Management

Substance Use Treatment Barriers for Patients with Frequent Hospital Admissions

Substance Use Treatment Barriers for Patients with Frequent Hospital Admissions
Journal of Substance Abuse Treatment

Billings, J., Raven, M., Carrier, E. et al.
01/01/2010

Substance use (SU) disorders adversely impact health status and contribute to inappropriate health services use. This qualitative study sought to determine SU-related factors contributing to repeated hospitalizations and to identify opportunities for preventive interventions. Fifty Medicaid-insured inpatients identified by a validated statistical algorithm as being at high-risk for frequent hospitalizations were interviewed at an urban public hospital. Patient drug/alcohol history, experiences with medical, psychiatric and addiction treatment, and social factors contributing to readmission were evaluated. Three themes related to SU and frequent hospitalizations emerged: (a) barriers during hospitalization to planning long-term treatment and follow-up, (b) use of the hospital as a temporary solution to housing/family problems, and (c) unsuccessful SU aftercare following discharge. These data indicate that homelessness, brief lengths of stay complicating discharge planning, patient ambivalence regarding long-term treatment, and inadequate detox-to-rehab transfer resources compromise substance-using patients' likelihood of avoiding repeat hospitalization. Intervention targets included supportive housing, detox-to-rehab transportation, and postdischarge patient support.

The Behavioral Dimension of Governing Inter-Organizational Goal Directed Networks: Managing the Unity/Diversity Tension

The Behavioral Dimension of Governing Inter-Organizational Goal Directed Networks: Managing the Unity/Diversity Tension
Journal of Public Administration Research and Theory Second Author with A. Saz-Carranza

Ospina, S.
01/01/2010

Network management research documents how network members engage in activities to advance their own goals. However, this literature offers little insight into the nature of work that aims to advance the goals of the network as a “whole.” By examining the behavioral dimension of network governance, this article identifies a specific tension that network leaders address to effectively govern networks: although unity and diversity are essential to network performance, each makes contradictory demands which require attention. Findings from four case studies of immigrant networks in the United States point to three activities representing mechanisms that staff of network administrative organizations use to address this (network level) managerial tension. The study proposes that unity versus diversity represents a distinct challenge to the governance of networks that requires strategic action at the whole-network level and merits further study.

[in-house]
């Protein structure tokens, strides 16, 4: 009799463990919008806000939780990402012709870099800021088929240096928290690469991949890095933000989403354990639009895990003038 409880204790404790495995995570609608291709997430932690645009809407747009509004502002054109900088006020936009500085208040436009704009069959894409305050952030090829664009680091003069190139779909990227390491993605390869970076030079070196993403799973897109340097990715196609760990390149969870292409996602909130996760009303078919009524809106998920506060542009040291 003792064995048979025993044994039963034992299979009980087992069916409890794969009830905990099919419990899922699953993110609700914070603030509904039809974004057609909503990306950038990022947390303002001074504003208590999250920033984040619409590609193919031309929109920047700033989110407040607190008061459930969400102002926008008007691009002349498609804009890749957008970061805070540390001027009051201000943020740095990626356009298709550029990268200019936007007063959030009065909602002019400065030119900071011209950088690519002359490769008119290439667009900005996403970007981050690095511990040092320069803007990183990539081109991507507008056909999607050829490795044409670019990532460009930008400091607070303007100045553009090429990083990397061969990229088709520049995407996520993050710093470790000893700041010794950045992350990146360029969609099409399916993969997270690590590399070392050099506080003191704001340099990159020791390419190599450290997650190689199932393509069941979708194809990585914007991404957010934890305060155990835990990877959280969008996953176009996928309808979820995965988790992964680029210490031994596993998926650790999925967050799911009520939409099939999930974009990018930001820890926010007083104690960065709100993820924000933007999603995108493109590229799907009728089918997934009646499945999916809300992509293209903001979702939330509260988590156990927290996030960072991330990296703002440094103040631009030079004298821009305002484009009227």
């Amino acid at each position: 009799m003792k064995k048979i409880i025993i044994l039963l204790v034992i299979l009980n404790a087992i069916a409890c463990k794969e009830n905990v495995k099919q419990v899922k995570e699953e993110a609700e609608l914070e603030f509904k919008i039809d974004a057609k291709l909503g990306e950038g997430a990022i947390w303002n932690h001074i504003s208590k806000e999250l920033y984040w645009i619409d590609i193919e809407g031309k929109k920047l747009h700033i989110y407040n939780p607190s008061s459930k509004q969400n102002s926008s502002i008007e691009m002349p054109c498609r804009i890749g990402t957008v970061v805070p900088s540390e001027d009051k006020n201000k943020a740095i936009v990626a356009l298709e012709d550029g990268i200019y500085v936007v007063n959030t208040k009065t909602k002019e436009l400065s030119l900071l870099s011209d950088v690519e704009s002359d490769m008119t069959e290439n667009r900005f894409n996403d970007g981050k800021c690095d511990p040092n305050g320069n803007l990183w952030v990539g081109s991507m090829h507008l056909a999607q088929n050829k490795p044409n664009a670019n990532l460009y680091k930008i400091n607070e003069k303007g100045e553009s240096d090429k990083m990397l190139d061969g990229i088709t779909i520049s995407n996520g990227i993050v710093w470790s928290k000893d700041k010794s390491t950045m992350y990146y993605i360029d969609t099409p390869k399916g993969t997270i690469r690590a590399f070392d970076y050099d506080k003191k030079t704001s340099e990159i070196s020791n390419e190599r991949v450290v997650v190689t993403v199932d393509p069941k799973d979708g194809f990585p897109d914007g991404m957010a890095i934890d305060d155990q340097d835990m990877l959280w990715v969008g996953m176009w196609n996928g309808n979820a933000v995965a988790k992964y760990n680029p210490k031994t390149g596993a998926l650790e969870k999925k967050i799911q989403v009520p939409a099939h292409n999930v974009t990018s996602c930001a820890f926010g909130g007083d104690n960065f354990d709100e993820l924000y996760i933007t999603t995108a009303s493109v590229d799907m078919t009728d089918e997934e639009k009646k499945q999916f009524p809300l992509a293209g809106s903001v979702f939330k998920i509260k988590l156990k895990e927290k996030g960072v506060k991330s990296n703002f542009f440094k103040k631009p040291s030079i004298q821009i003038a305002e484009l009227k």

Tous les systèmes de santé coûtent de plus en plus cher

Tous les systèmes de santé coûtent de plus en plus cher
Propos recueillis par Marc Rambuzet le 10 décembre 2009, Objectif méditerranée, n'lOB, Décembre-Janvier 2010, pg 4.

Rambuzet, M. & Rodwin, V.G.
12/10/2009

Victor G. Rodwin, qui tiendra une conférence à Marseille le 22 janvier prochain, explique en quoi la réforme
du système de santé est si difficile à mettre en oeuvre aux États-Unis. Si le Président Obama a surmonté
les premières difficultés, la course d'obstacles n'est pas pour autant terminée. Rodwin reconnaît l'excellence
du système médical français tout en contestant la première place attribuée par l'OMS à notre pays.

Stirring up the Mud: Using a Community-Based Participatory Approach to Address Health Disparities through a Faith-Based Initiative

Stirring up the Mud: Using a Community-Based Participatory Approach to Address Health Disparities through a Faith-Based Initiative
Journal of Health Care for the Poor and Underserved. Vol. 20.4

Kaplan, S.A.
11/01/2009

The paper provides a mid-course assessment of the Bronx Health REACH faith-based initiative four years into its implementation.

Achieving Horizontal Equity: Must We Have A Single-Payer Health System?

Achieving Horizontal Equity: Must We Have A Single-Payer Health System?
Journal of Health Politics, Policy and Law, Vol. 34, No. 4, August 2009 © 2009 by Duke University Press

Gusmano, M.K., Weisz, D. & Rodwin, V.G.
08/01/2009

The question posed in this paper is whether single-payer health care systems

are more likely to provide equal treatment for equal need (horizontal equity) than are multipayer systems. To address this question, we compare access to primary and specialty health care services across selected neighborhoods, grouped by average

household income, in a single-payer system (the English NHS), a multiple-payer system with universal coverage (French National Health Insurance), and the U.S. multiple-payer system characterized by large gaps in health insurance coverage. We find that Paris residents, including those with low incomes, have better access to health care than their counterparts in Inner London and Manhattan. This finding casts doubt on the notion that the number of payers influences the capacity of a health care system to provide equitable access to its residents. The lesson is to worry less about the number of payers and more about the system’s ability to assure access to primary and specialty care services.

Pages

Subscribe to Management